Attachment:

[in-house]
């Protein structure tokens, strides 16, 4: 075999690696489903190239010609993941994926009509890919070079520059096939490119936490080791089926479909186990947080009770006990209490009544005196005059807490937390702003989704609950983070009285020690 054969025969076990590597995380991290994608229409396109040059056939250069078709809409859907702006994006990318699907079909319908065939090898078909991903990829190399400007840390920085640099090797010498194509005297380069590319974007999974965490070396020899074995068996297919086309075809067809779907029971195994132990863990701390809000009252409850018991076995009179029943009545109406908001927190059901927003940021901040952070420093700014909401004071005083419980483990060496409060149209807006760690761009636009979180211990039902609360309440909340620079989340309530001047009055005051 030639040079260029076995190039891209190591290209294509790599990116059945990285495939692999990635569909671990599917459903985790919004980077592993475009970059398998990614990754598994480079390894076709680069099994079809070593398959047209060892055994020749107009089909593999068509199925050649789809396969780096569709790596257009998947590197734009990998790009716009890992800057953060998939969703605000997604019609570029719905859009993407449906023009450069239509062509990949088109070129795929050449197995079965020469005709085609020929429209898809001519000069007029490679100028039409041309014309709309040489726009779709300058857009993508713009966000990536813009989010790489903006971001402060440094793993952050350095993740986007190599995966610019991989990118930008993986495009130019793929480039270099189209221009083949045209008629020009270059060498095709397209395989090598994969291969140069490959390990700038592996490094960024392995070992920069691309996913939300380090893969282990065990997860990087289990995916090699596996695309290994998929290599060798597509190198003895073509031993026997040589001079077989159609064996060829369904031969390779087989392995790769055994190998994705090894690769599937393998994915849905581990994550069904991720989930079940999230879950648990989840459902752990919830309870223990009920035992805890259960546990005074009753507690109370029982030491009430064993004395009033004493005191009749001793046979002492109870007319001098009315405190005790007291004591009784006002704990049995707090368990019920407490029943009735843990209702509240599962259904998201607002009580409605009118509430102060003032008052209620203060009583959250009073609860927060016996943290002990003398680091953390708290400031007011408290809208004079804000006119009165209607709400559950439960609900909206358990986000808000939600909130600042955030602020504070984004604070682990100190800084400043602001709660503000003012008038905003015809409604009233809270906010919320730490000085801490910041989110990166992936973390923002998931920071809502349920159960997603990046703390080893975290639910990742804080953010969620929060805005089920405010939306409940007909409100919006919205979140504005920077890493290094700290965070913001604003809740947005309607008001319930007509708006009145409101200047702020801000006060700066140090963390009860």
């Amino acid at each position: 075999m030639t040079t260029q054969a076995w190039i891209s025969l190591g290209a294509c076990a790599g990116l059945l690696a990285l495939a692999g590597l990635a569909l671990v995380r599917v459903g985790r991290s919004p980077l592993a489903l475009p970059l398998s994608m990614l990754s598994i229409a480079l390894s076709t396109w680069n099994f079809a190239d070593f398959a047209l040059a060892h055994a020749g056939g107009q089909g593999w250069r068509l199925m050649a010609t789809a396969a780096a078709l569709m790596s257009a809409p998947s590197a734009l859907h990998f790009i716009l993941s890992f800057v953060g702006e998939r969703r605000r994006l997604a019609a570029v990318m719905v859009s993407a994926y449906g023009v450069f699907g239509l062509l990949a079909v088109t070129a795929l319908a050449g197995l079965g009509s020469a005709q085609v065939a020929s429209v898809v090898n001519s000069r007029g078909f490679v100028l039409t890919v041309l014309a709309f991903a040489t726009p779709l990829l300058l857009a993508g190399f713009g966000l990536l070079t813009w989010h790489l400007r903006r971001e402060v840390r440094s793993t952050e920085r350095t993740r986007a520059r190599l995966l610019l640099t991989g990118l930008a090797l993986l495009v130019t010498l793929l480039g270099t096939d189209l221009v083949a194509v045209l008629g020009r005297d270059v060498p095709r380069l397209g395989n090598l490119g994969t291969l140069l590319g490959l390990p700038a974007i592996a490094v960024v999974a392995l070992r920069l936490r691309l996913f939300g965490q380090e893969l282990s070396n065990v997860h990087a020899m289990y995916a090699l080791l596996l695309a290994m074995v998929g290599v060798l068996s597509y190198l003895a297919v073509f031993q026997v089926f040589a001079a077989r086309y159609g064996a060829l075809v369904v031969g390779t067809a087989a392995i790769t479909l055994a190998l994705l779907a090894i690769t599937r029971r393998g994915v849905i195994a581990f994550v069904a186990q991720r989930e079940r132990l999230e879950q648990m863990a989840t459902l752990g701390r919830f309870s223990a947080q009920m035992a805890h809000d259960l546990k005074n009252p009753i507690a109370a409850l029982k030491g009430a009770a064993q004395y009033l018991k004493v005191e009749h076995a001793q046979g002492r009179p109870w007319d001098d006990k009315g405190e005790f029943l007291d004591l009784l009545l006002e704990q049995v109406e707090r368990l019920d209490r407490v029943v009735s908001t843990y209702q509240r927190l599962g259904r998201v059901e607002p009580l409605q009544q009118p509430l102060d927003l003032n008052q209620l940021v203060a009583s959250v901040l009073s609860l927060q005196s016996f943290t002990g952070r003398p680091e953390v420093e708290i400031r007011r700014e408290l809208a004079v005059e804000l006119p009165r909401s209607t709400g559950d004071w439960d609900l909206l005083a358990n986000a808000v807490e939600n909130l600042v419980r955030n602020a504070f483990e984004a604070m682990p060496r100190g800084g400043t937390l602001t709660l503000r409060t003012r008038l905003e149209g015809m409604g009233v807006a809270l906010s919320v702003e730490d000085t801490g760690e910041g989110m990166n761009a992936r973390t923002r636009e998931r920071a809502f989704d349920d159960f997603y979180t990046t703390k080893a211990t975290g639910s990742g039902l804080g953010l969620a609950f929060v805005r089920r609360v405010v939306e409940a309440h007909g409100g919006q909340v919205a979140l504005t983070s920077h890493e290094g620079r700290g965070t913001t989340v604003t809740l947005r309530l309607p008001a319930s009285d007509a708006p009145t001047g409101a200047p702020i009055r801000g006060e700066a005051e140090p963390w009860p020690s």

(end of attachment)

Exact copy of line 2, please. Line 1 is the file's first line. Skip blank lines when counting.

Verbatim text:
């Protein structure tokens, strides 16, 4: 075999690696489903190239010609993941994926009509890919070079520059096939490119936490080791089926479909186990947080009770006990209490009544005196005059807490937390702003989704609950983070009285020690 054969025969076990590597995380991290994608229409396109040059056939250069078709809409859907702006994006990318699907079909319908065939090898078909991903990829190399400007840390920085640099090797010498194509005297380069590319974007999974965490070396020899074995068996297919086309075809067809779907029971195994132990863990701390809000009252409850018991076995009179029943009545109406908001927190059901927003940021901040952070420093700014909401004071005083419980483990060496409060149209807006760690761009636009979180211990039902609360309440909340620079989340309530001047009055005051 030639040079260029076995190039891209190591290209294509790599990116059945990285495939692999990635569909671990599917459903985790919004980077592993475009970059398998990614990754598994480079390894076709680069099994079809070593398959047209060892055994020749107009089909593999068509199925050649789809396969780096569709790596257009998947590197734009990998790009716009890992800057953060998939969703605000997604019609570029719905859009993407449906023009450069239509062509990949088109070129795929050449197995079965020469005709085609020929429209898809001519000069007029490679100028039409041309014309709309040489726009779709300058857009993508713009966000990536813009989010790489903006971001402060440094793993952050350095993740986007190599995966610019991989990118930008993986495009130019793929480039270099189209221009083949045209008629020009270059060498095709397209395989090598994969291969140069490959390990700038592996490094960024392995070992920069691309996913939300380090893969282990065990997860990087289990995916090699596996695309290994998929290599060798597509190198003895073509031993026997040589001079077989159609064996060829369904031969390779087989392995790769055994190998994705090894690769599937393998994915849905581990994550069904991720989930079940999230879950648990989840459902752990919830309870223990009920035992805890259960546990005074009753507690109370029982030491009430064993004395009033004493005191009749001793046979002492109870007319001098009315405190005790007291004591009784006002704990049995707090368990019920407490029943009735843990209702509240599962259904998201607002009580409605009118509430102060003032008052209620203060009583959250009073609860927060016996943290002990003398680091953390708290400031007011408290809208004079804000006119009165209607709400559950439960609900909206358990986000808000939600909130600042955030602020504070984004604070682990100190800084400043602001709660503000003012008038905003015809409604009233809270906010919320730490000085801490910041989110990166992936973390923002998931920071809502349920159960997603990046703390080893975290639910990742804080953010969620929060805005089920405010939306409940007909409100919006919205979140504005920077890493290094700290965070913001604003809740947005309607008001319930007509708006009145409101200047702020801000006060700066140090963390009860």